For Russia, war in the 20th century— whether victory or a defeat—has meant enormous human suffering. Defeat in 1905 at the hands of the Japanese and 1917 at the hands of the Germans sank the Romanov dynasty. The 1918-1921 civil war was a bloodbath and both coarsened and intensified an already harsh Communist dictatorship. War with Finland in 1939-40 was a success won at a high price in men and international reputation. World War II proved a nightmare of mass destruction, with at least 20 million dead. Yet it was also a clear victory, a triumph of Soviet guts and brains that left the Soviet Union a superpower. But military intervention against Hungary in 1956 and Czechoslovakia in 1968 delegitimized the Soviet regime, and the war in Afghanistan was its final defeat.

Italy’s decision to participate in World War I to further its “sacred self-interest” led to great loss of life, the embarrassing debacle that was the Battle of Caporetto and frustratingly slim pickings at the table at Versailles. The Italian public’s anger at the relatively small return on such an investment in blood greased the skids for the Fascist takeover.

In the case of smaller powers’ use of war as an instrument of policy, Argentina’s decision to go to war in 1982, North Korea’s in 1950 and Iraq’s in both 1980 and 1990 were all fiascoes. Israel’s “victories” in five separate wars have failed to bring peace or security, and the Palestinian low-intensity war for national autonomy, i.e., the Intifada, has proved a costly flop. The vast majority of nations, most of the time, never contemplate going to war simply because it makes no sense.

Interestingly, war has often been good to the United States. Jumping into World War I late in 1917 helped America erase its international debt (largest in the world in 1914), contributed significantly to Allied victory, yet avoided the sustained carnage of long exposure to the Western Front. World War II was fought on other peoples’ lands, rescued the U.S. economy from the Great Depression and propelled the United States to superpower status. Korea proved a frustrating draw, while Vietnam was a divisive defeat—yet neither of those conflicts struck at the sinews of American wealth or power, and neither destroyed American cities or killed a high percentage of the American people. Grenada and Panama were walkovers, and the Gulf War over Kuwait was a clear victory won at tiny cost and largely paid for by “contributions” from Saudi Arabia, Kuwait, Germany and Japan. The results in Afghanistan and Iraq are still unclear. Osama bin Laden has enjoyed years of freedom without facing justice, and President George W. Bush’s stated conditions for victory in Iraq—a peaceful, friendly, free and democratic Iraq—seem unlikely.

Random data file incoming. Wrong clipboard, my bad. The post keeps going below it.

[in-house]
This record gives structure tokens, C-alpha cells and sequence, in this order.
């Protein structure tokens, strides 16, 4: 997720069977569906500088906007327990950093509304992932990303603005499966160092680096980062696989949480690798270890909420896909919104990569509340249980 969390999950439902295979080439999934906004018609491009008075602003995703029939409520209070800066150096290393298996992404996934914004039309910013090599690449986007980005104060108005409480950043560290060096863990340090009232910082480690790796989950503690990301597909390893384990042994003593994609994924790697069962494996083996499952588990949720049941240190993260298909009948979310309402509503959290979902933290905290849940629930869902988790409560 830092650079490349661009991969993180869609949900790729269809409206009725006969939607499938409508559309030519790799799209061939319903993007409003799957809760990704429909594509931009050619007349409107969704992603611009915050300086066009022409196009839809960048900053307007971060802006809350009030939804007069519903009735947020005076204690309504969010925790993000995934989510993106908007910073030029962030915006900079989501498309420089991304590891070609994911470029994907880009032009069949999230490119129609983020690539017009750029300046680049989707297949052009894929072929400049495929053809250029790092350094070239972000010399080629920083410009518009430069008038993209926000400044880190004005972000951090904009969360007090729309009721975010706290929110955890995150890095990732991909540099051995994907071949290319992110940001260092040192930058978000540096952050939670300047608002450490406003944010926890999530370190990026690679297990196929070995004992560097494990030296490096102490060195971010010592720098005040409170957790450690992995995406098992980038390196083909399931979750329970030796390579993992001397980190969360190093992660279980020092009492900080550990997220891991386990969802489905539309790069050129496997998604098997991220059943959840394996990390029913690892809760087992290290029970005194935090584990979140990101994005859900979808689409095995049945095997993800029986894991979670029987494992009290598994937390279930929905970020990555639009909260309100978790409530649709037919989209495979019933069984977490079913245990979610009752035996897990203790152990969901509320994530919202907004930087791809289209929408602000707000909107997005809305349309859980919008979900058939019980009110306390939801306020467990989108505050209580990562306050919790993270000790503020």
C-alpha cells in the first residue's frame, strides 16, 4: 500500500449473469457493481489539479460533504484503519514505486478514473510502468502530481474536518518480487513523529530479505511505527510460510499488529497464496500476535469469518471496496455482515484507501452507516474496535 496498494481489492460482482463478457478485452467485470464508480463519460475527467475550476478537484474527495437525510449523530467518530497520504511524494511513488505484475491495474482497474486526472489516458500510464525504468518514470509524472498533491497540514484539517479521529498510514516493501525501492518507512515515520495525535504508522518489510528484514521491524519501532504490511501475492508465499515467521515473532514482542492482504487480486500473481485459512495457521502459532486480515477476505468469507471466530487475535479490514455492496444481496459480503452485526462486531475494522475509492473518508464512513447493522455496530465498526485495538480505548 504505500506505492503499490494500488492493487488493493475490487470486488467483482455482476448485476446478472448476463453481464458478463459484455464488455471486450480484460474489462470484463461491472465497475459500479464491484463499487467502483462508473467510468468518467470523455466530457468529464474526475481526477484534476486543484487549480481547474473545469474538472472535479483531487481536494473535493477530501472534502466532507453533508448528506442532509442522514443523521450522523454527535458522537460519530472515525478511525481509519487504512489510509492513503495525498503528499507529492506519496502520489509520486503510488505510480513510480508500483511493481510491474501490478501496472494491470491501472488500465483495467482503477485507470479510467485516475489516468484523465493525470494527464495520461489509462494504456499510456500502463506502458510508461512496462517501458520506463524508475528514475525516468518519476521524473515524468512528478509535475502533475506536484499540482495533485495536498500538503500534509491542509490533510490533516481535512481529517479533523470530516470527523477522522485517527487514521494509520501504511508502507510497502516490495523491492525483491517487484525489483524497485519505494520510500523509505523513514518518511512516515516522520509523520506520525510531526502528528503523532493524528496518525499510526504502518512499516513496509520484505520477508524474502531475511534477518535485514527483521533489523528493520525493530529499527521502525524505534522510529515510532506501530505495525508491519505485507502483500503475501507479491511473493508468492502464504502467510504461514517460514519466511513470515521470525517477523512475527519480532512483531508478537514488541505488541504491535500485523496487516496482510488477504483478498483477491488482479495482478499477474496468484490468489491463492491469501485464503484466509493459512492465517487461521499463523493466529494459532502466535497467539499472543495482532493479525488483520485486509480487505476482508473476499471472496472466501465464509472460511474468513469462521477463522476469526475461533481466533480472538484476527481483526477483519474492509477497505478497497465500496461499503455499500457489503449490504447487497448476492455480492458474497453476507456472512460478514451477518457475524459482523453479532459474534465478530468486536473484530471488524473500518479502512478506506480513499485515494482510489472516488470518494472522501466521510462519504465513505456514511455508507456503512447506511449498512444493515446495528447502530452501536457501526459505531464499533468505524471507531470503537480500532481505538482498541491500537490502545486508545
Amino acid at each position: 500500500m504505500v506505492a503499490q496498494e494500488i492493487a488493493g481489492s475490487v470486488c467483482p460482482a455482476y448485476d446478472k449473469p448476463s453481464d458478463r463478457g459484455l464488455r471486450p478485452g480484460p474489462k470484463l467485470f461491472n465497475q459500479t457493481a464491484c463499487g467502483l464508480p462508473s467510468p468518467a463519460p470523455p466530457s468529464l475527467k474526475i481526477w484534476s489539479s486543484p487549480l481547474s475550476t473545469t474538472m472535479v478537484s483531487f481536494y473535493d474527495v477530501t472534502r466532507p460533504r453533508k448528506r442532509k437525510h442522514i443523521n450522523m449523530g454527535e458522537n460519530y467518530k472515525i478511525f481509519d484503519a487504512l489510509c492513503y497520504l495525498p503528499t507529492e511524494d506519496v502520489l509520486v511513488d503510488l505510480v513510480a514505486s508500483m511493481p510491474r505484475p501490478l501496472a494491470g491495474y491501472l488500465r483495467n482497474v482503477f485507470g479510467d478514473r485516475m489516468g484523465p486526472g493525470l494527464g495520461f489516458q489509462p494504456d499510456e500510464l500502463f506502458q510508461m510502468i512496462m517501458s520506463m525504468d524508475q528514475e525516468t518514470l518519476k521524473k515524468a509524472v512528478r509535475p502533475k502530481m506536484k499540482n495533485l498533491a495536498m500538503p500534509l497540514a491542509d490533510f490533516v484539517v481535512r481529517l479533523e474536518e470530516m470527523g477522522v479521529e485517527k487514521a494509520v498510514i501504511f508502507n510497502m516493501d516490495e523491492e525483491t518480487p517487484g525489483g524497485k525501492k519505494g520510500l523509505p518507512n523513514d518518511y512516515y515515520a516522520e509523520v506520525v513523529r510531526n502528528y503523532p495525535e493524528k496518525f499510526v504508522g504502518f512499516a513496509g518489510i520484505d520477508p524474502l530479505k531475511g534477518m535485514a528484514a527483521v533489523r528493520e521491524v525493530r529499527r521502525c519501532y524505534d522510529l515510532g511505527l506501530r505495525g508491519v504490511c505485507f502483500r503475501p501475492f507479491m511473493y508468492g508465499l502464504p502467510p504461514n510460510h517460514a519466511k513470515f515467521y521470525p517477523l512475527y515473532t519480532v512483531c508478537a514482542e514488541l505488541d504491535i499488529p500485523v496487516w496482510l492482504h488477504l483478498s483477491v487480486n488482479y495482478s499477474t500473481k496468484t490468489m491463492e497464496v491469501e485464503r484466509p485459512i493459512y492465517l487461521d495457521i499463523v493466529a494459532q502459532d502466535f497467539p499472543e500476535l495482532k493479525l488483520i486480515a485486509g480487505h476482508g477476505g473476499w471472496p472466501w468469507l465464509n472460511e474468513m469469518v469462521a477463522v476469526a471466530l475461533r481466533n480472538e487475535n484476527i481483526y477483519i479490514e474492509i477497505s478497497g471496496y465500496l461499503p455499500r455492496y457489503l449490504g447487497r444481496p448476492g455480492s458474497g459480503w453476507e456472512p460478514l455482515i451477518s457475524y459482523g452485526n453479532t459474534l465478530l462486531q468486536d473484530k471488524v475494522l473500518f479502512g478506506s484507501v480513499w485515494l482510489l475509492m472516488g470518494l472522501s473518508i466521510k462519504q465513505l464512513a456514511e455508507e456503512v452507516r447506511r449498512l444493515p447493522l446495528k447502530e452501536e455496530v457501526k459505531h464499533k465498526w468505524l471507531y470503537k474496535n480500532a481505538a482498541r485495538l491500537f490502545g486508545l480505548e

So does war get what one wants? Sometimes yes, but not consistently. From a purely statistical standpoint, one faces the serious problem that for every winner there is a loser. Worse, there are wars on which neither side gets what it wants—think of Korea or the Iran/Iraq War of 1980-88. Crudely judged, war is likely to resolve the issue that caused it less than half of the time. True, sometimes alliances can create many victors and few or one vanquished. But the opposite is also potentially true; it was true in Korea and Vietnam, where the anti-Communist alliance failed to get what it wanted, and will be true if the American-led coalition fails in Iraq. Likewise, consider the Axis powers in World War II. Germany, Italy, Hungary, Finland, Romania, Croatia, Bulgaria, Japan and Thailand were all on the losing side. Poland was among the putative winners, but what exactly did Poland win in World War II?

Enormous wealth and power can boost the odds of success, but never remove the chance that something will go wrong. In Vietnam the United States sacrificed 58,000 men and billions of dollars without achieving its goal of solidifying a non-Communist South. War is a crapshoot, a roll of the dice. To put it in Clausewitzian terms, it is the realm of chance and contingency, of fog and friction. It certainly kills and maims people—soldiers, civilians, innocent and guilty. It leads to a great number of deaths and wipes out accumulated capital. The persistent failure to bring Iraqi oil production back to even pre-invasion levels shows how even a short war followed by a guerrilla insurgency can affect important economic activity. In most cases war diverts manpower and money from producing wealth and innovations to producing death and destruction. Unless it is forced upon a nation by overt outside aggression, war is usually a bad bet. Whatever the moral imperatives involved, war as an instrument of state policy is a dangerous and inconsistent tool whose efficacy can be seriously doubted.


Originally published in the November 2006 issue of Military History. To subscribe, click here